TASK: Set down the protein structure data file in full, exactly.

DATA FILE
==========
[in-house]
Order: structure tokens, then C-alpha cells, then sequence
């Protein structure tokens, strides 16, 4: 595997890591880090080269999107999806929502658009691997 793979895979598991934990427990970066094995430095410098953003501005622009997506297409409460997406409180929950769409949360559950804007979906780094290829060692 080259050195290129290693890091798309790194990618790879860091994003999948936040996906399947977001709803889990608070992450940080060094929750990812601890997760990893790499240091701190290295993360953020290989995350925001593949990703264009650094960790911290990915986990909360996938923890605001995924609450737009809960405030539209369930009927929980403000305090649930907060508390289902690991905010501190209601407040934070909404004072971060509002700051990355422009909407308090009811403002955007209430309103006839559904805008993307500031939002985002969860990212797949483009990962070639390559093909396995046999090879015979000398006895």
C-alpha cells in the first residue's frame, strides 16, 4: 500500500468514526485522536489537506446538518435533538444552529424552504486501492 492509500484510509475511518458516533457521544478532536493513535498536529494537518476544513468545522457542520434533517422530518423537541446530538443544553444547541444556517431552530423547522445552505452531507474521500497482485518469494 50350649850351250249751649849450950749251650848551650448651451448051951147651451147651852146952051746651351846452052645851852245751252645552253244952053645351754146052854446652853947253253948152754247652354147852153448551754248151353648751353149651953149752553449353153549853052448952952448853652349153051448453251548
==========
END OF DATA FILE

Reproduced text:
[in-house]
Order: structure tokens, then C-alpha cells, then sequence
């Protein structure tokens, strides 16, 4: 595997890591880090080269999107999806929502658009691997 793979895979598991934990427990970066094995430095410098953003501005622009997506297409409460997406409180929950769409949360559950804007979906780094290829060692 080259050195290129290693890091798309790194990618790879860091994003999948936040996906399947977001709803889990608070992450940080060094929750990812601890997760990893790499240091701190290295993360953020290989995350925001593949990703264009650094960790911290990915986990909360996938923890605001995924609450737009809960405030539209369930009927929980403000305090649930907060508390289902690991905010501190209601407040934070909404004072971060509002700051990355422009909407308090009811403002955007209430309103006839559904805008993307500031939002985002969860990212797949483009990962070639390559093909396995046999090879015979000398006895």
C-alpha cells in the first residue's frame, strides 16, 4: 500500500468514526485522536489537506446538518435533538444552529424552504486501492 492509500484510509475511518458516533457521544478532536493513535498536529494537518476544513468545522457542520434533517422530518423537541446530538443544553444547541444556517431552530423547522445552505452531507474521500497482485518469494 50350649850351250249751649849450950749251650848551650448651451448051951147651451147651852146952051746651351846452052645851852245751252645552253244952053645351754146052854446652853947253253948152754247652354147852153448551754248151353648751353149651953149752553449353153549853052448952952448853652349153051448453251548